During these initial stages, the design function aims to combine the Voice of the Customer (VOC) requirements; the Voice of the Process (VOP), which specifies current manufacturing and sourcing capabilities, together with any known investment requirements; and the Voice of the Business (VOB), which details the business’s demands and hurdles in terms of return on investment, sales, marketing and operations.

Prototypes are a significant investment for R&D teams, and where possible, manufacturers are increasingly turning to rapid prototyping techniques to shorten development times and reduce risk, using technologies such as:

  • 3D printing 
  • CNC machining
  • Injection moulding

Prototype quantities can range from as few as one per prototype iteration, to as many as hundreds or even thousands, depending on the product and the project’s requirements. That said, the usual range is between one and five for initial concept prototyping using CNC machining or 3D printing, to hundreds when using rapid injection moulding. However, we should be mindful not to restrict or categorise these technologies to prototyping only.  Indeed, where only a few production parts or components are required, 3D printing, CNC machining or injection moulding are commonly used to manufacture production-ready parts.

Each manufacturing technology produces compromises. Speed, cost and the level of useful information that a prototype can provide, are all considered at the initiate stage of the project. Prototypes are often manufactured using different materials and processes than would be used during actual production (3D printed plastics for example), with parts produced largely in order to provide information about fit, function, and aesthetics. For some projects, particularly in later prototyping iterations, manufacturers require pre-production prototypes that are representative of parts used in the final product, made from the same material and manufacturing process.

Prototyping considerations for the move to low-volume production

Once prototypes have been validated in terms of fit, form, function, and aesthetics, development can move to low-volume production , developing on-demand supply chains or before moving on to serial production. This stage of manufacturing consists of batches of parts that range from 50 to several hundred of several thousands, scheduled to match production needs, providing parts that are delivered to meet fluctuating demand. Furthermore, for certain projects, low-volume production can be the actual, and final, method of production. 

The project development strategy will dictate how quickly the manufacturer will move to low-volume production, and how long this stage of production is likely to last. Such a strategy will also include an understanding of the scale of such production—in tooling and production terms, batches of 50 are one thing, batches of several thousand quite another.

The principal implication at this stage is to have parts produced that provide useful insights in terms of fit, form, and function, but which are also optimised for manufacturability. Again, it is one thing to have a physical prototype that confirms that a part or product will perform the intended task, and quite another to have a physical prototype where the means of producing it have been optimised for manufacturability.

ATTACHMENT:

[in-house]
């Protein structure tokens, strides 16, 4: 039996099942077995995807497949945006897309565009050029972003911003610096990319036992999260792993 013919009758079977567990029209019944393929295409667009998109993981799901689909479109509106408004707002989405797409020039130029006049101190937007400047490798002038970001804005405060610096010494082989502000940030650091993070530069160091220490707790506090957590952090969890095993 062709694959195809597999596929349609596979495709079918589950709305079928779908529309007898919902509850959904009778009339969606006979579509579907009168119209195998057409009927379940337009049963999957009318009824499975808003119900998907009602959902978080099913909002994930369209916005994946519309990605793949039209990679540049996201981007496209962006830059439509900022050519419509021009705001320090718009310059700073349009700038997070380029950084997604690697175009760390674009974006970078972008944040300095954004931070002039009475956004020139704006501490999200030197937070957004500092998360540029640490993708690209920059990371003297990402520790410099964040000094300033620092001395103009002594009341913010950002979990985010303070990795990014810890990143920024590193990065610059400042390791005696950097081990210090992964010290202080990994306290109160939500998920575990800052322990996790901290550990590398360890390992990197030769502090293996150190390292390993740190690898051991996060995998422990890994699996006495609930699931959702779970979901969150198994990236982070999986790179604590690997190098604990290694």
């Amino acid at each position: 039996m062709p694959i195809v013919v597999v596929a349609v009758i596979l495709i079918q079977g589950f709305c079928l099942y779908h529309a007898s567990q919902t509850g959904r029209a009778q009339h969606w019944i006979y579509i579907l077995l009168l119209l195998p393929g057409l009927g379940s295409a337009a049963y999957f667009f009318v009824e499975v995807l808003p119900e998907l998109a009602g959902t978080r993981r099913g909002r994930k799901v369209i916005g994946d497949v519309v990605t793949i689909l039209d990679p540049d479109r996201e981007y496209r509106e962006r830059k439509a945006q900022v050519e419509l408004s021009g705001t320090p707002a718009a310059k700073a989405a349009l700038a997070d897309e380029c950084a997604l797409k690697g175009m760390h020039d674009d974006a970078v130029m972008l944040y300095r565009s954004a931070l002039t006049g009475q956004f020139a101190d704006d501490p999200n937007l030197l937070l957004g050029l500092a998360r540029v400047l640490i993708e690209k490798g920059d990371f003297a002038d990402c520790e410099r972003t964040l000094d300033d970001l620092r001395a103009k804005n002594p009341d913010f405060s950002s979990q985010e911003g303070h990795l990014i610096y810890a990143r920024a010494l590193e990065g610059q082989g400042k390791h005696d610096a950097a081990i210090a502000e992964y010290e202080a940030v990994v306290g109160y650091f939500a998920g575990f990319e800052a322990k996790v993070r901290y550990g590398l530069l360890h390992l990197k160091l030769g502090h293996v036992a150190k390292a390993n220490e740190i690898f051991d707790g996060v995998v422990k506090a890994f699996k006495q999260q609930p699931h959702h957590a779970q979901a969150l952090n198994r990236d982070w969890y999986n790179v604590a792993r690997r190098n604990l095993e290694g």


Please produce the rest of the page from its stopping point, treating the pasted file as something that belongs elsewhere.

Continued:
For low-volume production, a primary aim of optimised manufacturability is to tweak prototype designs so that moulding tooling can be manufactured more quickly, or more cheaply—or both, in conjunction. In addition to these tooling considerations, a manufacturer will usually want to achieve optimised mouldability, as well. Potentially, for instance, a small change to a mould’s draft angle can deliver significant improvements in part ejection and therefore both surface finish and strike rate.

How to achieve this optimisation? In an ideal world, a manufacturer’s choice of prototyping and low-volume production provider will have taken this requirement into account, and selected a provider that can offer both insights delivered through human-based application engineering skills, as well as automated tools that can cost-effectively provide an initial rough-cut optimisation analysis automatically, without human intervention.

Indeed, in many cases, it can prove possible for automated design optimisation tools to completely deliver a degree of optimisation that is perfectly adequate for low-volume production. Usefully, when such tools are delivered through high-powered compute clusters, this optimisation can be achieved at minimal delay to the part production process—which is usually important, as achieving a rapid time to market remains a primary objective.

At Protolabs, for instance, when designers upload a 3D CAD model to the website, a quote is returned within a few hours which highlights detailed sections of the model that are in need of draft angles, and which even offers suggested changes to improve the draft on those sections.

Rapid injection moulding works by injecting thermoplastic resins into a mould, just as in production injection moulding. What makes the process “rapid” is the technology used to produce the mould, which is often made from aluminium instead of the traditional steel used in production moulds.

Moulded parts are strong and can have excellent finishes. It is also the industry standard production process for plastic parts, so there are inherent advantages to prototyping in the same process if the situation allows. Almost any engineering-grade resin can be used, so the designer is not constrained by the material limitations of the prototyping process.